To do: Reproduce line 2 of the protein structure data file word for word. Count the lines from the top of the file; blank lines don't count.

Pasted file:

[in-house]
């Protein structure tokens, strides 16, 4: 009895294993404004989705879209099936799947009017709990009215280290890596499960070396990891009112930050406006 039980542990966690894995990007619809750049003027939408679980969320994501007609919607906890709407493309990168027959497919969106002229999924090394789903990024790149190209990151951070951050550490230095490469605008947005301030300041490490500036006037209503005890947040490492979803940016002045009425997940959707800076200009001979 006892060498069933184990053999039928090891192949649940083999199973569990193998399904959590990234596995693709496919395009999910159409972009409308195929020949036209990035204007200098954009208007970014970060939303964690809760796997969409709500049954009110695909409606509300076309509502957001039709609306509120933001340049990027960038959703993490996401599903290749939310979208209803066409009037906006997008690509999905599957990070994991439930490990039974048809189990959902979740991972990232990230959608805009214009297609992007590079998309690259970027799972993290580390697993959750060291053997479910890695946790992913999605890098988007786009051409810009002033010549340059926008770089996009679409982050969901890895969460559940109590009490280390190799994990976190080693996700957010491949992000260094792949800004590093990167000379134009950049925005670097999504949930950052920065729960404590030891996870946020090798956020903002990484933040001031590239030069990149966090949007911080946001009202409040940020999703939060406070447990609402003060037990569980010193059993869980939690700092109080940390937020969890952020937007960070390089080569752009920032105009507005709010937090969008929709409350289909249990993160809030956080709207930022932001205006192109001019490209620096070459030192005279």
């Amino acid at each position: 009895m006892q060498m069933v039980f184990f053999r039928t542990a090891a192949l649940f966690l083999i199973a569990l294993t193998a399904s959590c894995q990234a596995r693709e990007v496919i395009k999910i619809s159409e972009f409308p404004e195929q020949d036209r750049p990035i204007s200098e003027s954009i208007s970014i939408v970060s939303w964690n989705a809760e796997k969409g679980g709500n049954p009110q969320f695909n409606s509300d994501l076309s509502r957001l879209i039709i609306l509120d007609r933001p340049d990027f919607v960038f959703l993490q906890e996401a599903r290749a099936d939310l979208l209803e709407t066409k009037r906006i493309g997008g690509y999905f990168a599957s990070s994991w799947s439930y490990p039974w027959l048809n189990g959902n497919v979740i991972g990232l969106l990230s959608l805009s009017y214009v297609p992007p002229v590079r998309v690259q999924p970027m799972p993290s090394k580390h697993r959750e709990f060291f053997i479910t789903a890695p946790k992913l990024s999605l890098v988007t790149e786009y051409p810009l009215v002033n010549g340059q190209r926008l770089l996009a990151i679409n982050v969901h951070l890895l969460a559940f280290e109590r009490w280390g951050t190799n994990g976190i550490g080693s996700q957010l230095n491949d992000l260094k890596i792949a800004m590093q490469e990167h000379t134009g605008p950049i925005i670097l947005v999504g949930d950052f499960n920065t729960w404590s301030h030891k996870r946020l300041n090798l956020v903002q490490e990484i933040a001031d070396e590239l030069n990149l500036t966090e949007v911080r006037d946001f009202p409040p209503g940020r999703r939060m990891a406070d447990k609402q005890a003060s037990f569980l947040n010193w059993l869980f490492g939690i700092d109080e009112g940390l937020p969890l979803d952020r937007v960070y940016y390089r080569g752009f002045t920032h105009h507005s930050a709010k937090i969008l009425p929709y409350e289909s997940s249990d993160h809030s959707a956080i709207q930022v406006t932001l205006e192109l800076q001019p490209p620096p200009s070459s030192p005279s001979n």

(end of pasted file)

């Protein structure tokens, strides 16, 4: 009895294993404004989705879209099936799947009017709990009215280290890596499960070396990891009112930050406006 039980542990966690894995990007619809750049003027939408679980969320994501007609919607906890709407493309990168027959497919969106002229999924090394789903990024790149190209990151951070951050550490230095490469605008947005301030300041490490500036006037209503005890947040490492979803940016002045009425997940959707800076200009001979 006892060498069933184990053999039928090891192949649940083999199973569990193998399904959590990234596995693709496919395009999910159409972009409308195929020949036209990035204007200098954009208007970014970060939303964690809760796997969409709500049954009110695909409606509300076309509502957001039709609306509120933001340049990027960038959703993490996401599903290749939310979208209803066409009037906006997008690509999905599957990070994991439930490990039974048809189990959902979740991972990232990230959608805009214009297609992007590079998309690259970027799972993290580390697993959750060291053997479910890695946790992913999605890098988007786009051409810009002033010549340059926008770089996009679409982050969901890895969460559940109590009490280390190799994990976190080693996700957010491949992000260094792949800004590093990167000379134009950049925005670097999504949930950052920065729960404590030891996870946020090798956020903002990484933040001031590239030069990149966090949007911080946001009202409040940020999703939060406070447990609402003060037990569980010193059993869980939690700092109080940390937020969890952020937007960070390089080569752009920032105009507005709010937090969008929709409350289909249990993160809030956080709207930022932001205006192109001019490209620096070459030192005279």